Burden of child and adolescent obesity on health services in England. 

Viner RM, Kinra S, Nicholls D, et al. Burden of child and adolescent obesity on health services in England. Archives of Disease in Childhood Published Online First: 01 August 2017. doi: 10.1136/archdischild-2017-313009

Abstract

Objective To assess the numbers of obese children and young people (CYP) eligible for assessment and management at each stage of the childhood obesity pathway in England.

Design Pathway modelling study, operationalising the UK National Institute for Health and Care Excellence guidance on childhood obesity management against national survey data.

Setting Data on CYP aged 2–18 years from the Health Survey for England 2006 to 2013.

Main outcome measures Clinical obesity (body mass index (BMI) >98th centile), extreme obesity (BMI ≥99.86th centile); family history of cardiovascular disease or type 2 diabetes; obesity comorbidities defined as primary care detectable (hypertension, orthopaedic or mobility problems, bullying or psychological distress) or secondary care detectable (dyslipidaemia, hyperinsulinaemia, high glycated haemoglobin, abnormal liver function).

Results 11.2% (1.22 million) of CYP in England were eligible for primary care assessment and for community lifestyle modification. 2.6% (n=283 500) CYP were estimated to be likely to attend primary care. 5.1% (n=556 000) were eligible for secondary care referral. Among those aged 13–18 years, 8.2% (n=309 000) were eligible for antiobesity drug therapy and 2.4% (90 500) of English CYP were eligible for bariatric surgery. CYP from the most deprived quintile were 1.5-fold to 3-fold more likely to be eligible for obesity management.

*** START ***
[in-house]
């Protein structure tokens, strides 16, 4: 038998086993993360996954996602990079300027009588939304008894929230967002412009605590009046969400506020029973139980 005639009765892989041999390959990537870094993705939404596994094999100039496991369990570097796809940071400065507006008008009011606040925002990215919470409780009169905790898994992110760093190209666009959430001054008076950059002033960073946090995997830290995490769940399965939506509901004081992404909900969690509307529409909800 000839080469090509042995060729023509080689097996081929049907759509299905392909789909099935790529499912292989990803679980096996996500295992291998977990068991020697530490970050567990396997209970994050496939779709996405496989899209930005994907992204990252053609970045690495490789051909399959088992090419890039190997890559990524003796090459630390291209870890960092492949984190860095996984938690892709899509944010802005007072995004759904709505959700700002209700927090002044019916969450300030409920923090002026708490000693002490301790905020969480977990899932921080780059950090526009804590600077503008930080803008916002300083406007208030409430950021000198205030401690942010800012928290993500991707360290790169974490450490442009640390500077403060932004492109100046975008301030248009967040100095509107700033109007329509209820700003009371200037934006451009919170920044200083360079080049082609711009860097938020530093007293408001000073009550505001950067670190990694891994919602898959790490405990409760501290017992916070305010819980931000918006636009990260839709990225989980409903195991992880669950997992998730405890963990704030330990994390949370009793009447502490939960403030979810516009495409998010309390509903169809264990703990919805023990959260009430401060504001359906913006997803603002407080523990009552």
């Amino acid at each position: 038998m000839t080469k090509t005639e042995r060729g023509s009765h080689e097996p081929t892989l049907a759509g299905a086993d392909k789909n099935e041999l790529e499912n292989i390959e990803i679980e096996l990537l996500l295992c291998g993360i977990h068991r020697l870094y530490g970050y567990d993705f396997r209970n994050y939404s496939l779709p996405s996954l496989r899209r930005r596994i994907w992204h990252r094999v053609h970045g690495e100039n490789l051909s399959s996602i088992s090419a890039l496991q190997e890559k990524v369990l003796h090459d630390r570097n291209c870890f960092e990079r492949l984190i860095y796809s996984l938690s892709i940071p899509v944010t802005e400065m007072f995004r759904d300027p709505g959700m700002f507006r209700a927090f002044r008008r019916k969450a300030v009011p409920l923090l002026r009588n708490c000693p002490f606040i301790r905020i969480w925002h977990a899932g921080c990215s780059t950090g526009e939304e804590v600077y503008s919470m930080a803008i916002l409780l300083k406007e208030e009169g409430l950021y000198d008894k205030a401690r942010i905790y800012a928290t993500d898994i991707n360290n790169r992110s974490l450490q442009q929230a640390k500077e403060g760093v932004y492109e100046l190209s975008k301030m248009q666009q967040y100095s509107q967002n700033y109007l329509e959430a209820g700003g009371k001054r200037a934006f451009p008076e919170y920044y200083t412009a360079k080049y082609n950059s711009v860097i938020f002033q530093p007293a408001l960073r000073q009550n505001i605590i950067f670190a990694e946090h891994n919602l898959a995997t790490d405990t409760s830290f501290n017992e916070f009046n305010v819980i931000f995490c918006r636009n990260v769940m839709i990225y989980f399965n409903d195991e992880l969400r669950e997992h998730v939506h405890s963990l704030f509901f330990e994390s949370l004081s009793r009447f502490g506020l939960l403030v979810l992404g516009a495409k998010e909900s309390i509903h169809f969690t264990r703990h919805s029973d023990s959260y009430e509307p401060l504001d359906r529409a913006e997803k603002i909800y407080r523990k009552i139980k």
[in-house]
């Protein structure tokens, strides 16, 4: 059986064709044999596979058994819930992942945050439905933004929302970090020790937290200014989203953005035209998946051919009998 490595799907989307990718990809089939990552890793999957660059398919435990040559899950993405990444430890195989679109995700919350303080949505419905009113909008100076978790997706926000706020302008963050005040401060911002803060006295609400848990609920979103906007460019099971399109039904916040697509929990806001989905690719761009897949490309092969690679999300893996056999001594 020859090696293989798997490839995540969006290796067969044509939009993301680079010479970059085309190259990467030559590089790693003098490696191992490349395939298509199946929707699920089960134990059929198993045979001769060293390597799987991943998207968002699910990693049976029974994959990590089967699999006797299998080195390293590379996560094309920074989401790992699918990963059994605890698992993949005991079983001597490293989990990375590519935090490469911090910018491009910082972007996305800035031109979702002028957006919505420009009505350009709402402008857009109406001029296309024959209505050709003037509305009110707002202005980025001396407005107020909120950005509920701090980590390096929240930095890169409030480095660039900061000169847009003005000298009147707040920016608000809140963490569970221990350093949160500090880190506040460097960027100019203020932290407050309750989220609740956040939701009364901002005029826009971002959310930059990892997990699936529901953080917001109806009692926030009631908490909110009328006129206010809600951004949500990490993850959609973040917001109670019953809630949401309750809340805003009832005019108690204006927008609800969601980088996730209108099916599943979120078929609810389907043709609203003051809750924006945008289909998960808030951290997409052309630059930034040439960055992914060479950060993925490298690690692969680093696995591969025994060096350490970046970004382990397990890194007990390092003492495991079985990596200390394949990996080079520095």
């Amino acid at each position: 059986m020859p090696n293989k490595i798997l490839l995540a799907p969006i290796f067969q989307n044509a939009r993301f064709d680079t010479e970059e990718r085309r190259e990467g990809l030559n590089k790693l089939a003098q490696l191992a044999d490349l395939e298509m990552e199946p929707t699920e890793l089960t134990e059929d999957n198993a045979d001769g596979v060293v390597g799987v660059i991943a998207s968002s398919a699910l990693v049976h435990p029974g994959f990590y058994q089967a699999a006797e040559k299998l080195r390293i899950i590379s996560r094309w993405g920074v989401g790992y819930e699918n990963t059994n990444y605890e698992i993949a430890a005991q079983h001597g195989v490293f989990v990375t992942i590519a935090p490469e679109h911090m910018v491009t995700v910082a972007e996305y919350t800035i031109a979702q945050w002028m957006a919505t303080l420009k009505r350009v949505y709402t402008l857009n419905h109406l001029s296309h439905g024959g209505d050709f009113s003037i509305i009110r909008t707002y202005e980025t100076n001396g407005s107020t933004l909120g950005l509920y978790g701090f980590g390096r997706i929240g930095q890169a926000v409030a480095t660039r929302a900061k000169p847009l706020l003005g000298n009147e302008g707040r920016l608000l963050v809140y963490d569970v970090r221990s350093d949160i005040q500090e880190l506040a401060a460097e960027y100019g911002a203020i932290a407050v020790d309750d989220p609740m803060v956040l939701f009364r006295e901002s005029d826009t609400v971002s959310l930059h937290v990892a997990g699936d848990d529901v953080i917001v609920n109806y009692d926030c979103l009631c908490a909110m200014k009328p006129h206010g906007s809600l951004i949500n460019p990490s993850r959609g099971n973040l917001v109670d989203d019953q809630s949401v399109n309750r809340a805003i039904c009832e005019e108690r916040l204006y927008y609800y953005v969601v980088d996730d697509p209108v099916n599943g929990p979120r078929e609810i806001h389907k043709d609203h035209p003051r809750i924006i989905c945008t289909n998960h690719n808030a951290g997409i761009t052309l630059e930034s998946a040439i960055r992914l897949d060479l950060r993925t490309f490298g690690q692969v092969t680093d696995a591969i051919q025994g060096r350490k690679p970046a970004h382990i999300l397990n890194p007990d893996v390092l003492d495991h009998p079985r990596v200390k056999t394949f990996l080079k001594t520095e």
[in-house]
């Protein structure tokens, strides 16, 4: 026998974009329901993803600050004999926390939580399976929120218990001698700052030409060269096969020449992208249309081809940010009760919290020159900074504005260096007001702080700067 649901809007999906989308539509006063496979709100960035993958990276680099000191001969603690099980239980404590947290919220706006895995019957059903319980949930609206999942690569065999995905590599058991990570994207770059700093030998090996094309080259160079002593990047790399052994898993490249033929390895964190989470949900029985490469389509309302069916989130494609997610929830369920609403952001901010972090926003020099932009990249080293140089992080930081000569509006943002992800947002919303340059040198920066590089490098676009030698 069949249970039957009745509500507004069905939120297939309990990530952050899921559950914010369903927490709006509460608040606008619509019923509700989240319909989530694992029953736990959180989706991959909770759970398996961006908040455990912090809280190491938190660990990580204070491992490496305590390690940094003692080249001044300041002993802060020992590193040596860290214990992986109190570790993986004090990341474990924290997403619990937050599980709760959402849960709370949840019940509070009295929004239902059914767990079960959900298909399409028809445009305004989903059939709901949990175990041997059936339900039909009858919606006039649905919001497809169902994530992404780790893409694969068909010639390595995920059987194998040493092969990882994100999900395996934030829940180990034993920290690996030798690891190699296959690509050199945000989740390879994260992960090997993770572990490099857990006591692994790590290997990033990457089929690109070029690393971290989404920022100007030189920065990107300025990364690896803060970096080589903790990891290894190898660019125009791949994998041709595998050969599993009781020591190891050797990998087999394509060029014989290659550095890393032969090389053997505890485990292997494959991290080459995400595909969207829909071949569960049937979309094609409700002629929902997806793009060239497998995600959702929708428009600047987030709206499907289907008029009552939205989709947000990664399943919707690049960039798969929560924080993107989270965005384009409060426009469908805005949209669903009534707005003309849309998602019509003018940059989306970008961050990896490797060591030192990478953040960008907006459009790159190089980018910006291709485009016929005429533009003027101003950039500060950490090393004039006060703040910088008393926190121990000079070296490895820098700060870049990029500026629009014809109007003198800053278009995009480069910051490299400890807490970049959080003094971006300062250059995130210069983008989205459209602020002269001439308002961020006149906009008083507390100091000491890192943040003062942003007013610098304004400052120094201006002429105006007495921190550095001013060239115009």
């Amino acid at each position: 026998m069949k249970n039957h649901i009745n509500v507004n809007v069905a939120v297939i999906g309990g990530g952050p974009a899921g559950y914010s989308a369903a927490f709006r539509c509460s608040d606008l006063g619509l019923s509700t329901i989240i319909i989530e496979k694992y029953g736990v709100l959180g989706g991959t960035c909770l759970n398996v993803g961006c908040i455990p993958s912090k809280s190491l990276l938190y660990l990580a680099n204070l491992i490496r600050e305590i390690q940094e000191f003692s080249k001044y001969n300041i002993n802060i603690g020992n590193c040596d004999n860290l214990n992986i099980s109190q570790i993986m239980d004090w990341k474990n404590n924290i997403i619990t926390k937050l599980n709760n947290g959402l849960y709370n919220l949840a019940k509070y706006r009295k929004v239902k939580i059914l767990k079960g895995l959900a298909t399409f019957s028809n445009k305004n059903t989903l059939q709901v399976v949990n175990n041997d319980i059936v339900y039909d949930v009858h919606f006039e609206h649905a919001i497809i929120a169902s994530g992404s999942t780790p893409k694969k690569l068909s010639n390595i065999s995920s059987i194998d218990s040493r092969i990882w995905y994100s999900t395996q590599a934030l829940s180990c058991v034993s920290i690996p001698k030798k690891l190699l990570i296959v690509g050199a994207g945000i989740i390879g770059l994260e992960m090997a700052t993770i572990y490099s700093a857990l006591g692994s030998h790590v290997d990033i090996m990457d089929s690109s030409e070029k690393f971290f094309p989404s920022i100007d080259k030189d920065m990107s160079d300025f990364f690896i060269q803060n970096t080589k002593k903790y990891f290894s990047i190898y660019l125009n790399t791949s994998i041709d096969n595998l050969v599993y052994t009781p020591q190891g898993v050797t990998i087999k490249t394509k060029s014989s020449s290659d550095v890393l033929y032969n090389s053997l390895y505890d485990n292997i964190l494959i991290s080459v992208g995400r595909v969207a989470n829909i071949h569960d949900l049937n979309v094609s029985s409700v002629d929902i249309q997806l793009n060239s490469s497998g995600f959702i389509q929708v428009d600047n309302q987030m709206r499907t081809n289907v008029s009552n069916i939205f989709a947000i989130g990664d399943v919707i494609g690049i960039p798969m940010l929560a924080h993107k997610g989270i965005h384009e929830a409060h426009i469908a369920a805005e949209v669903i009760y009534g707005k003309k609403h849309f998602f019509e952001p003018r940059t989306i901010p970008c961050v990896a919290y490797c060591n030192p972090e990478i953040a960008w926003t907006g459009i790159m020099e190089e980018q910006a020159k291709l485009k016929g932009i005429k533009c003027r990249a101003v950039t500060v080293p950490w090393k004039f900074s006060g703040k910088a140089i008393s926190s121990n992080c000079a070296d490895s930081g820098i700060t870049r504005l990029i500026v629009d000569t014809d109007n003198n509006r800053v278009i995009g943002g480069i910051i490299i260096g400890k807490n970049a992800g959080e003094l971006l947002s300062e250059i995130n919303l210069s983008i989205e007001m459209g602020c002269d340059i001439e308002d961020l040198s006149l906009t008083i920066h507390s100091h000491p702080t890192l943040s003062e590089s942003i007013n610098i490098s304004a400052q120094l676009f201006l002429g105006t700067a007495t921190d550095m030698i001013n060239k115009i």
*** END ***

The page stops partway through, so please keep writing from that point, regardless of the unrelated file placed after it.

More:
Conclusions There is a mismatch between population burden and available data on service use for obesity in CYP in England, particularly among deprived young people. There is a need for consistent evidence-based commissioning of services across the childhood obesity pathway based on population burden

Reducing antibiotic prescribing for children presenting to primary care with acute respiratory tract infection

Blair, P.S. et al. (2017) BMJ Open. 7:e014506

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Objective: To investigate recruitment and retention, data collection methods and the acceptability of a ‘within-consultation’ complex intervention designed to reduce antibiotic prescribing.

Conclusion: Differential recruitment may explain the paradoxical antibiotic prescribing rates. Future cluster level studies should consider designs which remove the need for individual consent postrandomisation and embed the intervention within electronic primary care records.

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GPs struggle to support patients sent far from home for mental healthcare

GPs warn they are struggling to support young patients with mental illness after BMA research found seven in 10 children and adolescents with severe mental health problems were admitted to hospitals outside their local area | GPonline

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A total of 69% of child and adolescent admissions for severe mental health issues in 2016/17 were classed as ‘out of area’, according to data obtained from hospitals by the BMA.

Figures obtained under the Freedom of Information Act show that the proportion of children admitted to hospital out of their area rose 12 percentage points in 2016/17 compared with the previous year.

The BMA warned that the figures – published to coincide with Mental Health Awareness Week – showed worsening access to specialist beds.

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Commissioning ophthalmology services for children

The approaches to the prevention of vision/eye conditions and promotion of good visual health for children require very different approaches to those used in adult services | The Royal College of Ophthalmologists

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Image source: RCO